Clickbait website claims Elden Ring is the most confusing game of 2022

Every once in a while we get a press release from a brand trying to get some coverage by being newsworthy and this morning such a release landed in our inbox.

“Elden Ring named the most confusing video game of 2022” screamed the subject line at us and we’ll admit, it was enough to grab our attention.

From Software’s runaway success is tough as nails, but we wouldn’t say it’s baffling. The premise is pretty simple, follow Grace to the foot of the Erdtree and become Elden Lord. Rather straightforward. Of course, travel is a bit more involved than that and it’s okay to have a Google page open to search for weapon locations etc.

Curious how this brand came to the conclusion that Elden Ring was the most confusing game of the year that we read.

“Analyzing Google search data for 150 of this year’s most popular video games, broadband experts looked at search volumes for: [game] + explained, [game] + tips, [game] + walkthrough, how to play + [game] to find out which video games have caused the most confusion since their release,” a statement shared with GameRant.

So Google, the analysis was based on Google search results. What makes this list even worse is that most of the games on the list weren’t even released this year.

According to so-called broadband experts, there were 171,840 searches for Elden Ring players “looking for tips and explanations on how to play the game”.

What this list tells us, quite explicitly, is that due to the fact that Elden Ring was released in 2022, it was by default named the most confusing game of the year.

We don’t know how the experts sorted people looking for a guide for a single mission from those unfamiliar with the tutorial cave, but given the depth of data shared with us, we doubt any sort of data cleaning has been done here.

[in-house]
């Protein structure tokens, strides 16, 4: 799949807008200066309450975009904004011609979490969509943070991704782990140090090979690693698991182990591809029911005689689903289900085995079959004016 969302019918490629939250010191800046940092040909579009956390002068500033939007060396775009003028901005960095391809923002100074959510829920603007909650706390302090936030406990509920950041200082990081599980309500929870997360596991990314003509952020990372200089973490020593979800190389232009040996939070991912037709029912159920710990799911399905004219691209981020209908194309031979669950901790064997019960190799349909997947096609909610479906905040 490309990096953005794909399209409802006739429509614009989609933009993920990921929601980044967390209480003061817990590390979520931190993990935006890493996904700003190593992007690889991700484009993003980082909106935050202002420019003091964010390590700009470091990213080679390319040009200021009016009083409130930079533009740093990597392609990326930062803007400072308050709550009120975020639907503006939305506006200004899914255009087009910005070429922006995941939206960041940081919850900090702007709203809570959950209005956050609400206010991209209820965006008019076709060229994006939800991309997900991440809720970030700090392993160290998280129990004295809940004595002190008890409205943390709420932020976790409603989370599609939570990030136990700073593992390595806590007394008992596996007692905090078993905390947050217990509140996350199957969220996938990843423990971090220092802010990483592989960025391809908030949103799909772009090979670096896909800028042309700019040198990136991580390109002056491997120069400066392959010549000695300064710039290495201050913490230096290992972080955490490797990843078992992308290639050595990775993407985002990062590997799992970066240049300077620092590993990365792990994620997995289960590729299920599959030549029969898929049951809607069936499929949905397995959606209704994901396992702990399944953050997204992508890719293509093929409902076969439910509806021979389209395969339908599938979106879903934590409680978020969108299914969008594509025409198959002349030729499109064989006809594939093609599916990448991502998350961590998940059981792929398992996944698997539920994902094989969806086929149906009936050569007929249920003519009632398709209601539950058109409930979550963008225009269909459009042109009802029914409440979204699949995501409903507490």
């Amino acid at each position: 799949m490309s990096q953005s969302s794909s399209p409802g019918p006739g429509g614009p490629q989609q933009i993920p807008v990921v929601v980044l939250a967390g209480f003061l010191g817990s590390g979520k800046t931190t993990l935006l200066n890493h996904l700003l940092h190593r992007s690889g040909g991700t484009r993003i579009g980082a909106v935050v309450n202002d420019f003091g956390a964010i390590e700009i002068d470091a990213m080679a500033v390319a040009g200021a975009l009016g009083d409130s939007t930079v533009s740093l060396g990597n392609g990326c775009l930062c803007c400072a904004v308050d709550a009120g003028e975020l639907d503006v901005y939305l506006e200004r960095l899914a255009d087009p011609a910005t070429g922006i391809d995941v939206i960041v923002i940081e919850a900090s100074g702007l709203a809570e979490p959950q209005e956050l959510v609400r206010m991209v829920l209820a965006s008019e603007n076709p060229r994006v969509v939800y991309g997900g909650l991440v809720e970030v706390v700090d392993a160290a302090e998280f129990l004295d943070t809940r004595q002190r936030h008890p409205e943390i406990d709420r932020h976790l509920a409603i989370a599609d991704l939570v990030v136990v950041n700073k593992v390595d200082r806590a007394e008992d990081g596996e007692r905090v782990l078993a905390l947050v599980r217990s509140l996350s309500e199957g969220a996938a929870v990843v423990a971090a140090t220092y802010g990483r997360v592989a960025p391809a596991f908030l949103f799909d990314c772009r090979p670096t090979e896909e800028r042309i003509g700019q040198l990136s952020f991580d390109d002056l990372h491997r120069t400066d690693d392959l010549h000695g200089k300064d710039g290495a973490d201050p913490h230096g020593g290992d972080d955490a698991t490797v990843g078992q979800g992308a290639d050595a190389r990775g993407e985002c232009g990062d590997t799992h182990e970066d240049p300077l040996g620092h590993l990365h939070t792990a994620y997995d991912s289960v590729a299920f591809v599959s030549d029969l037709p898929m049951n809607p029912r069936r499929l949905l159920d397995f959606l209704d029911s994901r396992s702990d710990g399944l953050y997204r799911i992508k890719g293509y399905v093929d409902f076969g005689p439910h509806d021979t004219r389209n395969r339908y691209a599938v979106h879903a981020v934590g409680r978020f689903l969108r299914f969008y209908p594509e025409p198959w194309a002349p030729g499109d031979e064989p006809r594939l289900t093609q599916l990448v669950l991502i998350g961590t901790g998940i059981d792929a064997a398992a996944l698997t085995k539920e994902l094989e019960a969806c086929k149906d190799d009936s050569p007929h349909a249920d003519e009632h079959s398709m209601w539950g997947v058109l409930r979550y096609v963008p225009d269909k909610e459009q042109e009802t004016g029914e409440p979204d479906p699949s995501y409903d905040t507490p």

So why are we highlighting this story? Because while it may seem harmless and safe, SEO bait like this is all too common.

The brand that brought us this search is Uswitch and the Broadband section of the website is a lesson in SEO spam. The page contains a literal wall of text with internal links directing you to another area of ​​the Uswitch website.

Things got alarming when clicking on a link to a deal from Sky redirected us to a page that asked for our email and in return we were given a gift card before being redirected to Sky’s website Sky Broadband. There’s no way to skip that and get the internet plan and it all sounds like something to avoid. It is for this reason that we will not link the website here.

The shallow nature of the search would likely entice more curious users to click Uswitch’s link. What could be difficult about giving your email address to Uswitch? It is worth remembering that with your email address, cybercriminals can launch incredibly complicated and convincing phishing attacks. Even worse, some clickbait SEO websites can host malware and even if you’re just spammed, it’s not a good experience.

The above is frankly just terrible research dressed up in a clickbait title directing users to a website that thrives on generating meaningless internet traffic and potentially leading users down a dangerous path. It’s a shame that website operators always feel the need to entice people to visit their website rather than creating something people want to visit.

As far as searches coming from the analysis of a single search engine using broad terms, Uswitch should have done better as we highly doubt that Elden Ring is the most confusing game of the year. Complex, perhaps, but confusing – based on Google searches – is a step too far.

About Sandra A. Powell

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